This seminal record sees Annie Booth move away from her usual duties as an integral part of Edinburgh’s rising dark-pop outfit, Mt. Doubt and instead explore a newfound elegance to her own sound. The creative freedom that comes with any solo project is eminent right from the off with the opener, Demons. The track is a whirl of palpable self-doubt and introspection cut with naked acoustic guitar. Things quickly develop and suddenly we move into a fuller folk-rock sound with orchestral-sounding electric guitars leading into the coy, Over My.
The single, Chasm, is easily the most upbeat song on the record. The punchy bass line and honeyed guitars provide a pacy backdrop for Booth to let rip with her angsty vocals, something not so common on the rest of An Unforgiving Light. Chasm is also well placed, right in the middle of the record, to give this first effort a clear structure, something often lacking on debut albums.
The final three tracks are, arguably of course, unparalleled in beauty and grace. There’s a nod to Scottish contemporary KT Tunstall on Solitude, with Booth’s emotive rasp reminiscent of Tunstall’s early songs like Heal Over and Through The Dark.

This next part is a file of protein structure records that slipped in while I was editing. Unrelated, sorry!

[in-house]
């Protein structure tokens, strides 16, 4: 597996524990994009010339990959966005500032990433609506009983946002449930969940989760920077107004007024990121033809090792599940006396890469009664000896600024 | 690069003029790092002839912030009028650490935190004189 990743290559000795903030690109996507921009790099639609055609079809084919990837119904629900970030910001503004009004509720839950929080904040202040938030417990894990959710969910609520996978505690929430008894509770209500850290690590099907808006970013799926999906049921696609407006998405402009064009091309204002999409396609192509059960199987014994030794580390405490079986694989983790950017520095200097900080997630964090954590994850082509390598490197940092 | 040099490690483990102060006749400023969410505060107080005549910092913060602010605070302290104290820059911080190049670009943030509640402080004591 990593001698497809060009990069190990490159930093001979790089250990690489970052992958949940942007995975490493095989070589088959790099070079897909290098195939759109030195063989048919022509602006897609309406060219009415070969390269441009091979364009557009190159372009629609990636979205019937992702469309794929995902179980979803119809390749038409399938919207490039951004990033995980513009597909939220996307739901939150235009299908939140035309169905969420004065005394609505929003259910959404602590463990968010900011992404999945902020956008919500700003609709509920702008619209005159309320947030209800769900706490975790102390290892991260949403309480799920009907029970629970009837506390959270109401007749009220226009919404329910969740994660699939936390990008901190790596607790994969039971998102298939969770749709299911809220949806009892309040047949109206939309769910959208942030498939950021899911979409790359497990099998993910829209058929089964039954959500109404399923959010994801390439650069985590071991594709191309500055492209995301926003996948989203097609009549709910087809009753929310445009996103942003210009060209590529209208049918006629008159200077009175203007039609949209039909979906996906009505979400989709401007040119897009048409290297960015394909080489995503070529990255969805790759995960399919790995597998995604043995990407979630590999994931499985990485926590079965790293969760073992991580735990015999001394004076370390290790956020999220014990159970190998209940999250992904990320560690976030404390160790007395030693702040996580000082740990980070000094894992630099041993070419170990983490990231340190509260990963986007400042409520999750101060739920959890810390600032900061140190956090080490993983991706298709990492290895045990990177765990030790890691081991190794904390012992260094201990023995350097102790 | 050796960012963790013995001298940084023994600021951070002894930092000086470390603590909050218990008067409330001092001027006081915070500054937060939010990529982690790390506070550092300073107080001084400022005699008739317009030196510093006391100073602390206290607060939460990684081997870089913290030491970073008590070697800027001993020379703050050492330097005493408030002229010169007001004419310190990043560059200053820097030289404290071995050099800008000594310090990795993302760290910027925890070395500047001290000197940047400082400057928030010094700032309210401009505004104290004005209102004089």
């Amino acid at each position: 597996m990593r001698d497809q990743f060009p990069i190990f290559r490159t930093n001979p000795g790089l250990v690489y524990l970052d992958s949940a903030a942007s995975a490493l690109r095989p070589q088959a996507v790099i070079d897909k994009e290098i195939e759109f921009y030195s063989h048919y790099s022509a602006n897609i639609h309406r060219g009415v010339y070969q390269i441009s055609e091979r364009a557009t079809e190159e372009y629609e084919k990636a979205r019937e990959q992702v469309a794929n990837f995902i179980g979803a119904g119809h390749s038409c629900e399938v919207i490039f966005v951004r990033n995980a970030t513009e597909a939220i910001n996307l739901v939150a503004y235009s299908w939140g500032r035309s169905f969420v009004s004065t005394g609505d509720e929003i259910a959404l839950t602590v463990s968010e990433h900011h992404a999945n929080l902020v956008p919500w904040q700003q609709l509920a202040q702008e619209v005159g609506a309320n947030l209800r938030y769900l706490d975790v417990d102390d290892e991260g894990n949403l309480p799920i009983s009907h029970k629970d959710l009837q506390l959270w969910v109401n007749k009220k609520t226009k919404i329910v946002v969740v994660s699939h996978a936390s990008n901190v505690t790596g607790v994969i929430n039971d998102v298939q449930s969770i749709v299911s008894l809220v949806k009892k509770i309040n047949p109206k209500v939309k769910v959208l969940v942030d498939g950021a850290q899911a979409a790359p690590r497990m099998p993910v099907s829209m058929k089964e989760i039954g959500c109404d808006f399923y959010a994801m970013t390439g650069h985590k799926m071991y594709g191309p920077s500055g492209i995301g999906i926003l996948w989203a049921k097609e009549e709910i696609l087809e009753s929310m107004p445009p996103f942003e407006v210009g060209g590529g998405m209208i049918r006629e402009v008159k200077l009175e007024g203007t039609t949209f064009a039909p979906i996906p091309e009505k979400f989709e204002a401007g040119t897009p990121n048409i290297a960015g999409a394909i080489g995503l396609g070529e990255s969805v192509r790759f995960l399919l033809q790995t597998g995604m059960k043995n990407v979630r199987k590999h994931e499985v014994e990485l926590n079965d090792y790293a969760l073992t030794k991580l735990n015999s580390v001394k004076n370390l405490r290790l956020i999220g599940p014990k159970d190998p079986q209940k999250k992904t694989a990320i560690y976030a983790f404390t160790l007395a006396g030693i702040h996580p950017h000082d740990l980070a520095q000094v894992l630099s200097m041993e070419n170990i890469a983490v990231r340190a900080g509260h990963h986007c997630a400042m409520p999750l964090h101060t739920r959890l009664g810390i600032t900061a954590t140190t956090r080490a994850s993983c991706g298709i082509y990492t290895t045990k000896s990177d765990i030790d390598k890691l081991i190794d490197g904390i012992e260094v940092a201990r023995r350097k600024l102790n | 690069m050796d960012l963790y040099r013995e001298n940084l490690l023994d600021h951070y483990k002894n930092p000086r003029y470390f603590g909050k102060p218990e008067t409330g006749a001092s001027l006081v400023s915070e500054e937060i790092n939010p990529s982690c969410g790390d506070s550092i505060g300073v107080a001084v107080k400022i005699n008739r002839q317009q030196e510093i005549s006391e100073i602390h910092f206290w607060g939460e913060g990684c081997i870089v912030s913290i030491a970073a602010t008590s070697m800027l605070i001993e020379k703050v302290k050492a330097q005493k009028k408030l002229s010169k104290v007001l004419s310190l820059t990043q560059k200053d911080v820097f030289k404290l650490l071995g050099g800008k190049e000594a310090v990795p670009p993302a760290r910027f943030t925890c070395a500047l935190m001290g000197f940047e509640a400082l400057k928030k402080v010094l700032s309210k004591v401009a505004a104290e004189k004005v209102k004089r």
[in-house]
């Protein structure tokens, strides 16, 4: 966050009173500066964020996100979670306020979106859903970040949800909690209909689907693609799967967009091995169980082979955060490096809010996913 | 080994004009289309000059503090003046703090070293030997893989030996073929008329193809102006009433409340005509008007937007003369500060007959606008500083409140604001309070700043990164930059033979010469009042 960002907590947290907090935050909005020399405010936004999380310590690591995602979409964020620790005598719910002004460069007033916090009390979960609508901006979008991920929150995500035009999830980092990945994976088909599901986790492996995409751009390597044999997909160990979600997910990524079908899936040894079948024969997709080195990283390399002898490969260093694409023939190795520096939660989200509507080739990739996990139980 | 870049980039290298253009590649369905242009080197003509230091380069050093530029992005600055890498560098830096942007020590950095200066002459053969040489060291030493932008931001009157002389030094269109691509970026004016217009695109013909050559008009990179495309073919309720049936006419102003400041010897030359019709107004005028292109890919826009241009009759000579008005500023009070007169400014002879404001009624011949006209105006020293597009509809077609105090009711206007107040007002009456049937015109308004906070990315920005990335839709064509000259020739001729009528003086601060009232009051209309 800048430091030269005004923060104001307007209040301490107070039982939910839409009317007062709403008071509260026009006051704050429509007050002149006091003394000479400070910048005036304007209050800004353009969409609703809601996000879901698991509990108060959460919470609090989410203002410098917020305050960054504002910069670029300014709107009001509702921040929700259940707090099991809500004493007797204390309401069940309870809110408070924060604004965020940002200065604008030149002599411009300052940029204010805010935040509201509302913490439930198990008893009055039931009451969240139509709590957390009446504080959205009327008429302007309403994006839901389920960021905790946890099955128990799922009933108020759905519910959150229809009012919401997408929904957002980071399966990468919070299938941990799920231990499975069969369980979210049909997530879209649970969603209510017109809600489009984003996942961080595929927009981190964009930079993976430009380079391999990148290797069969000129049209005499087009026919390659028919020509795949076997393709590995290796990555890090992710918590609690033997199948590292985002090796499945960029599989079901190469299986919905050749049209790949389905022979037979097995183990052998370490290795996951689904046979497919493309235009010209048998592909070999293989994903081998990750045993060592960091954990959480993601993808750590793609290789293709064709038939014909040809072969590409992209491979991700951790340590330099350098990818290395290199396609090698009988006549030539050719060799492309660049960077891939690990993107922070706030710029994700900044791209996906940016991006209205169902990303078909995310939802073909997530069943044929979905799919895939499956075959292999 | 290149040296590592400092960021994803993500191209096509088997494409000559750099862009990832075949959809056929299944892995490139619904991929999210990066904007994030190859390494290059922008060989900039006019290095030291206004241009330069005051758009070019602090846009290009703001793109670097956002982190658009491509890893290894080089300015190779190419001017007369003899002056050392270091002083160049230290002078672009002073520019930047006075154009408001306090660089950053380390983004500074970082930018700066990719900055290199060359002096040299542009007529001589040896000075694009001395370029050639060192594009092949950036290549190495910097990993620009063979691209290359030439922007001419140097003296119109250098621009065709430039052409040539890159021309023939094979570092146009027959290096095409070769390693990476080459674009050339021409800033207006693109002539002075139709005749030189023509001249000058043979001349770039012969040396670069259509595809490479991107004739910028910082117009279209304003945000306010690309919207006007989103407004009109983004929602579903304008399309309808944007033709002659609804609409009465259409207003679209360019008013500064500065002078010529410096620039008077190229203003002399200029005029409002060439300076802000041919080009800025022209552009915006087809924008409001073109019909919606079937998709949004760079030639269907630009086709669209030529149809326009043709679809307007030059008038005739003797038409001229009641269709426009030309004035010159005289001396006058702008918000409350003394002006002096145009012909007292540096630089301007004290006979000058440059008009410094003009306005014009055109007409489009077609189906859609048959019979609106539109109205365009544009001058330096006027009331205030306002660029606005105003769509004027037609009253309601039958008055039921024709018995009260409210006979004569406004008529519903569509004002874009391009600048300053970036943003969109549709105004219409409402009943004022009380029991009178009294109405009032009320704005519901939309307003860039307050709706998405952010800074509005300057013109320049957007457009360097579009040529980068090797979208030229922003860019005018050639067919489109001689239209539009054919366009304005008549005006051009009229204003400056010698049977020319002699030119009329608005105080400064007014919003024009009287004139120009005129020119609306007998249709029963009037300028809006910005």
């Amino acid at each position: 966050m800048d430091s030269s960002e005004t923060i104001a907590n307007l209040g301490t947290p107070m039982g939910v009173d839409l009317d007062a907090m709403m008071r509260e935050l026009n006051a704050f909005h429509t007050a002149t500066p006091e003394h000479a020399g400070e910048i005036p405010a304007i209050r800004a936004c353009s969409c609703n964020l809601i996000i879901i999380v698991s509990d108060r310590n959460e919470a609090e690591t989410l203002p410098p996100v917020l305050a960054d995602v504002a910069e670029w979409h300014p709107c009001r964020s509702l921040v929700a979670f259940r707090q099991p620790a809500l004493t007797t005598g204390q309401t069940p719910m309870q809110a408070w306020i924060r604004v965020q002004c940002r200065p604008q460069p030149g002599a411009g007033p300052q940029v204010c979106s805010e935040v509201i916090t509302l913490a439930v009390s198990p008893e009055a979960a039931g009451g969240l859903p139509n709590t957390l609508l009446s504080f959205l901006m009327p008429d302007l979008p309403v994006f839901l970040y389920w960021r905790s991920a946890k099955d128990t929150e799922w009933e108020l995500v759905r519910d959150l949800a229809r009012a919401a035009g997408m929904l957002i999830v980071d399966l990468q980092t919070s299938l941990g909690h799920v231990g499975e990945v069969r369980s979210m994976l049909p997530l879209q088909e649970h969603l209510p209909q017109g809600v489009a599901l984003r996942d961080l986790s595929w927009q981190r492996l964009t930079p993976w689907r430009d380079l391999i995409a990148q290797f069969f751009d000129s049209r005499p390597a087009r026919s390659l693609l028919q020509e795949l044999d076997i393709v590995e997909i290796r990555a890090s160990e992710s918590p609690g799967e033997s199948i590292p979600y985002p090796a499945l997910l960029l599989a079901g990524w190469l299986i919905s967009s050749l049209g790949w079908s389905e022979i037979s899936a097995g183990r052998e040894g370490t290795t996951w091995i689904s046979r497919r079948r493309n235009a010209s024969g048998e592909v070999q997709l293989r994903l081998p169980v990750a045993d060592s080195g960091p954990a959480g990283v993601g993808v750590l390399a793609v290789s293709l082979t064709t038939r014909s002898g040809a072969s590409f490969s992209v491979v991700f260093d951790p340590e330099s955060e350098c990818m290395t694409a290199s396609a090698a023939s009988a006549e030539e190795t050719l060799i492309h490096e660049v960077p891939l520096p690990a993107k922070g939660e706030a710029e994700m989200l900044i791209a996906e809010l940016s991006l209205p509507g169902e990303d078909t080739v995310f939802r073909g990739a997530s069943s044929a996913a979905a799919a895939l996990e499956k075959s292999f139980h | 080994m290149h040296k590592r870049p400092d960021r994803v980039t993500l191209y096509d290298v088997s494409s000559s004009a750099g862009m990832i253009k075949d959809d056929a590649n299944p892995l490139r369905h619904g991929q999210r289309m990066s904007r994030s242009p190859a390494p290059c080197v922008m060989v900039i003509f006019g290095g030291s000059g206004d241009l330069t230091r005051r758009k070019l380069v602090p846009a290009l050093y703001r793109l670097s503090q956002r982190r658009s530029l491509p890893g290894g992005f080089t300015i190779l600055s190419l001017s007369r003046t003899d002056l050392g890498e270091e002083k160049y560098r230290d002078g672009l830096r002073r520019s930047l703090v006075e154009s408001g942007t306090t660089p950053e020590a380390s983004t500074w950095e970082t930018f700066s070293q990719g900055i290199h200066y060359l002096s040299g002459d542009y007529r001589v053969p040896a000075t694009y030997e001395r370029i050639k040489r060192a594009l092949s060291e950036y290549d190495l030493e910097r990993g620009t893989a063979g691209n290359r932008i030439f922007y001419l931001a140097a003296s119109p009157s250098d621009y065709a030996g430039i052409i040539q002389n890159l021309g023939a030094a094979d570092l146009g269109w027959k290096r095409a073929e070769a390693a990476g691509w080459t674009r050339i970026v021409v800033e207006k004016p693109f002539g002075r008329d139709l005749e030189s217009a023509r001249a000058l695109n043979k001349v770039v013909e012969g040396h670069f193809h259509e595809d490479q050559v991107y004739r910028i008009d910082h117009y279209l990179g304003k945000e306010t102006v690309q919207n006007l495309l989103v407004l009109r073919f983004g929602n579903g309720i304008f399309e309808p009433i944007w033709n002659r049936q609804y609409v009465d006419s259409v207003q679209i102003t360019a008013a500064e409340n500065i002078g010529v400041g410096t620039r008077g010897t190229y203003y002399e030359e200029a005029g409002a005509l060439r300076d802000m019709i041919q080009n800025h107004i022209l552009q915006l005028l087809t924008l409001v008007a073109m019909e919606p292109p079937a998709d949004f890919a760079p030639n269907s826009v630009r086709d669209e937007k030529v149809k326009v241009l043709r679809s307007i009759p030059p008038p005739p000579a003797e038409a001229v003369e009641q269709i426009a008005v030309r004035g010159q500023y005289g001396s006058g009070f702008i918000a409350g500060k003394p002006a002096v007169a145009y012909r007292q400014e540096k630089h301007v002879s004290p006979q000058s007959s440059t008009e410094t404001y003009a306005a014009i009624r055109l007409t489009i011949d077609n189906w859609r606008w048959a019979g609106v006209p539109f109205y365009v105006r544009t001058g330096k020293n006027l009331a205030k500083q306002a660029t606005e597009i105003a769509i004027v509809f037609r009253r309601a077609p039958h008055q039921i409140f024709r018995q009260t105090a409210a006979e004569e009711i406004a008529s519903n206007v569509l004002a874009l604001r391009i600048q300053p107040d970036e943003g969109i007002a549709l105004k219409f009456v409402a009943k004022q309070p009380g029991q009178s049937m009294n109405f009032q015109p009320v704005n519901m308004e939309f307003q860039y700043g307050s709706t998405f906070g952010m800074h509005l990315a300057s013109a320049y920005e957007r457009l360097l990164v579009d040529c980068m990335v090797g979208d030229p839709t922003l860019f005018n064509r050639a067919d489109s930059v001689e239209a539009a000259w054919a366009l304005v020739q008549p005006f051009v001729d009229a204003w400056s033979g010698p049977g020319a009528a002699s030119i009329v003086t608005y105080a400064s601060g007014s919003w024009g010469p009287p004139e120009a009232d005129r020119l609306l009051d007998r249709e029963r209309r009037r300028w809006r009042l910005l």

Reverie manages to capture the aura of this debut album with both musical and lyrical tropes from earlier songs returning in a fitting bookend with echoes of Rachel Sermanni’s inimitable style coming through on the chorus.
The final number, The Line, fully reveals the sonorous beauty present in all of Booth’s compositions. Alongside the lustrous piano, the piece includes guest vocals from Mt. Doubt frontman Leo Bargery who’s baritone effortlessly interweaves with Annie Booth’s reverberating trill. The subtlety to the last line, “Its beauty in the shadows, its solace in the rain”, is the perfect epilogue.
An Unforgiving Light is out on Scottish Fiction and Last Night From Glasgow on the 20th of October.